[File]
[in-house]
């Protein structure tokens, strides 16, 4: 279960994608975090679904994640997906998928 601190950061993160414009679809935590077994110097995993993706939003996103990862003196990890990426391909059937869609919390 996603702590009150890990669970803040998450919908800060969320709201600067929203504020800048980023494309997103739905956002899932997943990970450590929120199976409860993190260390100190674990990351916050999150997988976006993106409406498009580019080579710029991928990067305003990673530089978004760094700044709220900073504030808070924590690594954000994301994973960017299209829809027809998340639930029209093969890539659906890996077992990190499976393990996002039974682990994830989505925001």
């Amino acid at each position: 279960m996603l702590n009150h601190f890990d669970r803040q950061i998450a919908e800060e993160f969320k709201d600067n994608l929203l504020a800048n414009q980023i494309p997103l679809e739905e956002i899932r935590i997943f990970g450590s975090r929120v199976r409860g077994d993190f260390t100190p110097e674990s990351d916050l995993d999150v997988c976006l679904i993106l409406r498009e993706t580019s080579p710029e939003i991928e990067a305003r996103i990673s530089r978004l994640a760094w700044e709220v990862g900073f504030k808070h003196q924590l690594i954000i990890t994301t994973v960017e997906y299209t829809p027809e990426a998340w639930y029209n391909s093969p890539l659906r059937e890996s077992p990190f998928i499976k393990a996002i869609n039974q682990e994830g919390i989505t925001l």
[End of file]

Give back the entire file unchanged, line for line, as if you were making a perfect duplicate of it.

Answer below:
[in-house]
């Protein structure tokens, strides 16, 4: 279960994608975090679904994640997906998928 601190950061993160414009679809935590077994110097995993993706939003996103990862003196990890990426391909059937869609919390 996603702590009150890990669970803040998450919908800060969320709201600067929203504020800048980023494309997103739905956002899932997943990970450590929120199976409860993190260390100190674990990351916050999150997988976006993106409406498009580019080579710029991928990067305003990673530089978004760094700044709220900073504030808070924590690594954000994301994973960017299209829809027809998340639930029209093969890539659906890996077992990190499976393990996002039974682990994830989505925001």
């Amino acid at each position: 279960m996603l702590n009150h601190f890990d669970r803040q950061i998450a919908e800060e993160f969320k709201d600067n994608l929203l504020a800048n414009q980023i494309p997103l679809e739905e956002i899932r935590i997943f990970g450590s975090r929120v199976r409860g077994d993190f260390t100190p110097e674990s990351d916050l995993d999150v997988c976006l679904i993106l409406r498009e993706t580019s080579p710029e939003i991928e990067a305003r996103i990673s530089r978004l994640a760094w700044e709220v990862g900073f504030k808070h003196q924590l690594i954000i990890t994301t994973v960017e997906y299209t829809p027809e990426a998340w639930y029209n391909s093969p890539l659906r059937e890996s077992p990190f998928i499976k393990a996002i869609n039974q682990e994830g919390i989505t925001l």